Stephen Cadogan: Farm-to-farm trading can underpin grain market

Buying wheat, barley or oats off the combine, and storing it with any of the available treatment methods, will provide livestock farmers with a high-energy, top quality feed for less than €190 per tonne.

This will reduce total concentrate costs by €50-80 per tonne.

For example, many beef producers feed very high levels of cereals to finishing cattle.

Most of these are feeding young bulls to finish under 16 months, and a very good method of feeding ad-lib cereals to cattle is by treating the grain with an additive that increases the pH to an alkaline level of around 9.0, which enhances the protein content.

This option allows the beef producer feed all native cereals, eliminating imported materials which are often of inferior quality.

The high pH prevents the acidosis normally associated with high starch feeding.

For those intending to feed 6-8 kg to steers or heifers this winter, the high pH feed with enhanced protein would be a complete feed to balance grass silage, along with a mineral supplement.

Buying grain off the combine can enable dairy and cattle farmers control costs in line with the low beef and milk prices, without compromising on animal performance.

The quality of the locally grown grain is likely to be as least as good as a compound ration containing imported grain and by-products.

For example, an 18% high energy dairy ration made from 10% rolled beans, 20% rolled oats, 20% dry rolled barley, 30% alkaline treated wheat, 10% soybean meal, and 10% beet pulp can be one of the the most economical options.

For grain growers, selling off the combine can underpin the grain market, and the early sale can reduce their interest payments.

Therefore, one of the ways Agriculture Minister Michael Creed can help the grain industry is by removing any impediments to farm-to-farm grain trading, as well as encouraging maximum inclusion of native Irish cereals in compound feeds.

Farm-to-farm grain trading could be helped by advising farmers on the best grain treatment, and the best choice of barley, wheat or oats, and the best moisture contents, for whatever type of dairy or beef animals are to be fed.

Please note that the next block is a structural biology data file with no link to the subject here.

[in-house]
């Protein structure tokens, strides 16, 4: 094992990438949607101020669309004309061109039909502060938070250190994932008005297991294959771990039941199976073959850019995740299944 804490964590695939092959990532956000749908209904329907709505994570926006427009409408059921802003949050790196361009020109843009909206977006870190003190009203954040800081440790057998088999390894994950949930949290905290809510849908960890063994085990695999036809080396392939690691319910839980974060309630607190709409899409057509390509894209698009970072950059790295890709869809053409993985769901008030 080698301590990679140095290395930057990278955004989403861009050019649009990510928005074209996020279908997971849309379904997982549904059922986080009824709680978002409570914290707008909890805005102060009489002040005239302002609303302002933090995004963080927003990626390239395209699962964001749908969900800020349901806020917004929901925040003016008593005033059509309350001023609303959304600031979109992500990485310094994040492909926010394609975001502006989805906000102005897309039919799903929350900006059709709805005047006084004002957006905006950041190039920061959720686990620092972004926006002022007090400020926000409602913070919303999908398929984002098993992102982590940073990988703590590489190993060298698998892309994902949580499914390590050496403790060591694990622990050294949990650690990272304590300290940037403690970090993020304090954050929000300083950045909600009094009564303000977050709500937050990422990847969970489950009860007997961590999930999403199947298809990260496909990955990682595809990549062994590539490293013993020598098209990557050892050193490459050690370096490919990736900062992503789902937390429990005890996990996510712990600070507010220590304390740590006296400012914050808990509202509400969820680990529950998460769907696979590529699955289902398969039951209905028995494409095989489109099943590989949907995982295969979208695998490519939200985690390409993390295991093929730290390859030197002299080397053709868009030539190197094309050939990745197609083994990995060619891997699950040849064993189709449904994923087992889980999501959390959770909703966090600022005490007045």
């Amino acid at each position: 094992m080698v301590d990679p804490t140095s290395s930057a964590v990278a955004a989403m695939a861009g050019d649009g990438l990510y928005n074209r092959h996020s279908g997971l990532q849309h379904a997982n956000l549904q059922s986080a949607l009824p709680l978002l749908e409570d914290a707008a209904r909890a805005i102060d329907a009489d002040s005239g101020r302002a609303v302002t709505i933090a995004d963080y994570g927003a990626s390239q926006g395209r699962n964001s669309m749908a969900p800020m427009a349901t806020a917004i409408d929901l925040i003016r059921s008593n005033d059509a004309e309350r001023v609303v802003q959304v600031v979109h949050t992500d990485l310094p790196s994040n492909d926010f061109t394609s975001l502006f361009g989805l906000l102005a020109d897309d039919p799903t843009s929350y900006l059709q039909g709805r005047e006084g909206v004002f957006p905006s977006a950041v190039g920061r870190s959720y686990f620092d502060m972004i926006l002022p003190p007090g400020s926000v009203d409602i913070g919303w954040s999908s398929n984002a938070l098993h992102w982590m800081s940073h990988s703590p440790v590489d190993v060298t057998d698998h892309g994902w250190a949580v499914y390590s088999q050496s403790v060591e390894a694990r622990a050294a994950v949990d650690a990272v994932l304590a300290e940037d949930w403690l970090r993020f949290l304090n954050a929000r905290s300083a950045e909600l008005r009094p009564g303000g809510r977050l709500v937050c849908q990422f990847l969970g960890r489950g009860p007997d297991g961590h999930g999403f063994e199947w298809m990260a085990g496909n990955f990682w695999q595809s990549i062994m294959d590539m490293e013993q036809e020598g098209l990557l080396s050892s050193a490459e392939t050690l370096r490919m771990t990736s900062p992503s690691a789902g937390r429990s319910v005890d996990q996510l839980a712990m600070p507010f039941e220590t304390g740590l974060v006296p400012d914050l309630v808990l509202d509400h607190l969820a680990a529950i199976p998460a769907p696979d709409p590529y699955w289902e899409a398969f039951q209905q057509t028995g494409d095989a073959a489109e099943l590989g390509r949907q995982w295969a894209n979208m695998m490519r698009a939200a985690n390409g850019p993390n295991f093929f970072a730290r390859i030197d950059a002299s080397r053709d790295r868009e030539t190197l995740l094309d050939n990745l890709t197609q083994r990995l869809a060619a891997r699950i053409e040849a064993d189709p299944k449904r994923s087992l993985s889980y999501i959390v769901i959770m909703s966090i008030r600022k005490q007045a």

Some methods enable longer storage than others, and some treatment methods enhance the grain’s feed value.

Many of these methods reduce or eliminate the expense involved in drying grain, with a positive effect in reducing greenhouse gas emissions from agriculture.

Farm-to-farm trading is versatile, ranging from fermented whole-crop silage (no limit on the amount fed, if it is balanced properly for protein and minerals) to alkaline grain (various cereals, a wide harvest window, can be stored indoors or outdoors for up to 12 months, enhances grain protein 4-5%).

In all cases, there are many simple and low cost grain storage methods that comply with Quality Assurance Scheme requirements.

Farm-to-farm trading is one of the few reliable options available to the government to help tillage farmers, who say their sector is in imminent danger of collapse, due to a combination of four successive years of prices that do not cover production costs, and this year’s reduced yields.

Otherwise, tillage farmers depend on EU action — to reduce fertiliser or agro-chemical prices, make lower cost working capital available, increase GLAS payments, extend protein cropping which attracts a coupled payment, or reduce compliance for greening.

Waiting for EU action in these areas may not be a good option.

It remains to be seen how successful feed rations of all Irish grains will be.

All Irish Rations is a commendable effort by IFA and co-ops, taking advantage of the increase in the supply of quality Irish protein crops, which allows compound feed millers produce rations exclusively made from high quality feed ingredients such as wheat, oats, barley, peas and beans exclusively produced in Ireland.

But if milk and cattle prices remain low, dairy and beef farmers may have no option but to go the cheaper route of buying off the combine and processing grain on the farm.

With beef cattle requiring less protein in feed, a farmer with vermin-proof storage can save €80-€90 per tonne of feed by buying off the combine.


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